Mounted on the extruder 12 is a pair of spaced apart uprights 53 and 54. Extending between the uprights 53 and 54 are a lower roller 55 and a pair of upper rollers 56 and 57. The rollers 55, 56 and 57 are coupled to and driven in rotation by a motor 58 mounted on the upright 54. The rollers 55, 56 and 57 draw the fibers 20 under tension whereby the combined bundle 52 is spread apart into a plurality of continuous monofilaments before entering the inlet 18. Inside the extruder barrel, the extruder screw (not shown) cuts or chops the continuous monofilaments into discrete length fibers and randomly orients these fibers in the molten thermoplastic material. In some cases, an extruder screw design can be selected which will not cut or chop at least some of the monofilaments whereby random continuous monofilaments result.
In the alternative, the fiber source 19 could be a supply of chopped fibers which are fed into the inlet 18 in a manner similar to the raw material 16. The fiber source 23 and any additional fiber source feeding into the extruder 12 can be of a similar construction.
There is shown in the FIG. 4, a cross-sectional view of the die 26 and enclosure 34 shown in the FIG. 1. The die 26 forms the molten thermoplastic material into the sheet 27 having a predetermined thickness and a predetermined width. If it is desired to add unidirectional reinforcing fibers to the molten thermoplastic material, the fiber source must be located downstream of the extruder 12 since the unidirectional fibers are continuous and extend in the direction of the longitudinal axis of the ribbon 27. As shown in the FIGS. 4 and 5, a fiber source 59 is located above the die 26. A plurality of monofilament reinforcing fibers 60 are fed from the fiber source 59 into an inlet 61 in the top of the die 26. The fiber source 59 can be any suitable device for feeding a plurality of monofilaments spread across the width of the ribbon 27 such as the fiber source 19 turned transverse to the path of travel of the ribbon 27.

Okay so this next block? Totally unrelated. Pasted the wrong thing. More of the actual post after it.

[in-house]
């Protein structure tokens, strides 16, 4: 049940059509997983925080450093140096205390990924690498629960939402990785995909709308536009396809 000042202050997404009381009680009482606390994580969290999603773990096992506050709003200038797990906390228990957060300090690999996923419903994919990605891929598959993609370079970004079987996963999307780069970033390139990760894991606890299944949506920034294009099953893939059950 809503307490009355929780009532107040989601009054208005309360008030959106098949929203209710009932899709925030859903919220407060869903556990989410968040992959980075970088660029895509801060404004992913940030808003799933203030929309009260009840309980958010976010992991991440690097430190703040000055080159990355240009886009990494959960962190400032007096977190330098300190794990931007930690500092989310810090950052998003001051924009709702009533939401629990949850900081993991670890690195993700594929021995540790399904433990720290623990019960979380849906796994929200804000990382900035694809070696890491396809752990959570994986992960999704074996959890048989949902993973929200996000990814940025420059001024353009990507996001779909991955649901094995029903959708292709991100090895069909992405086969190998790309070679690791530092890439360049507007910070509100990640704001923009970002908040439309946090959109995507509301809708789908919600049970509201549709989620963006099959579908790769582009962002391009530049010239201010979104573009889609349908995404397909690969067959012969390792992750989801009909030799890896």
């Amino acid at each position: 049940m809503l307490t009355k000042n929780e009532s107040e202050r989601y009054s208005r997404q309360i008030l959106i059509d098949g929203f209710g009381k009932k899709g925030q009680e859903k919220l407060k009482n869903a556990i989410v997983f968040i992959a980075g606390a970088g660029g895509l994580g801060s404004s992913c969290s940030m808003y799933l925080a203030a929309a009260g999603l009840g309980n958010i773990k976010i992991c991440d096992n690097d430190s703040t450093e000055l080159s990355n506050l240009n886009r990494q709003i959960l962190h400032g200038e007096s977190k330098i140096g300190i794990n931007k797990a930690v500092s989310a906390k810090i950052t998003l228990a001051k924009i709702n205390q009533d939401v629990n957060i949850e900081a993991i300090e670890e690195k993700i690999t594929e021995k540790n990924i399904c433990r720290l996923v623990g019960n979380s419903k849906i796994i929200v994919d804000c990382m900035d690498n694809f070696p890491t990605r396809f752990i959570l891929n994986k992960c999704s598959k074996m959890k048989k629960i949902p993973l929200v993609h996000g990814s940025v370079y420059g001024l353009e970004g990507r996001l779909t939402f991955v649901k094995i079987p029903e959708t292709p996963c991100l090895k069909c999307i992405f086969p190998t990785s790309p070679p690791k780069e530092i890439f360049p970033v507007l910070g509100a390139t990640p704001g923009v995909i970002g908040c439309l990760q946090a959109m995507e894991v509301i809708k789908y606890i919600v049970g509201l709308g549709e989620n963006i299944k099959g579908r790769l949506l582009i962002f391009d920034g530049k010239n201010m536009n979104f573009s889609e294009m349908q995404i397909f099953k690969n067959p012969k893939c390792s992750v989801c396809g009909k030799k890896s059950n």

It is desirable to heat the reinforcing fibers before they are added to the thermoplastic material to aid bonding. There is shown in the FIG. 3 a source of heated air 62 positioned adjacent the inlet 18 for heating the reinforcing fibers 20 before they enter the extruder 12. An enclosure can be provided which extends between the uprights 53 and 54 with an opening for the fibers being drawn over the rod 50 and another opening for the heated air from the source 62. Although not shown, a similar heated air source would be used with the fiber source 23 in a similar manner. There is shown in the FIG. 5 a source of heated air 63 positioned adjacent the inlet 61 for heating the reinforcing fibers 60 being fed from the fiber source 59 before they enter the die 26.
The process of compounding the base material according to the present invention is the same for random fibers and unidirectional fibers, since the unidirectional material consists of approximately 50% random and approximately 50% unidirectional fibers. As explained above, the difference will be in the downstream equipment incorporating the unidirectional fibers with the random fibers added in the extruder.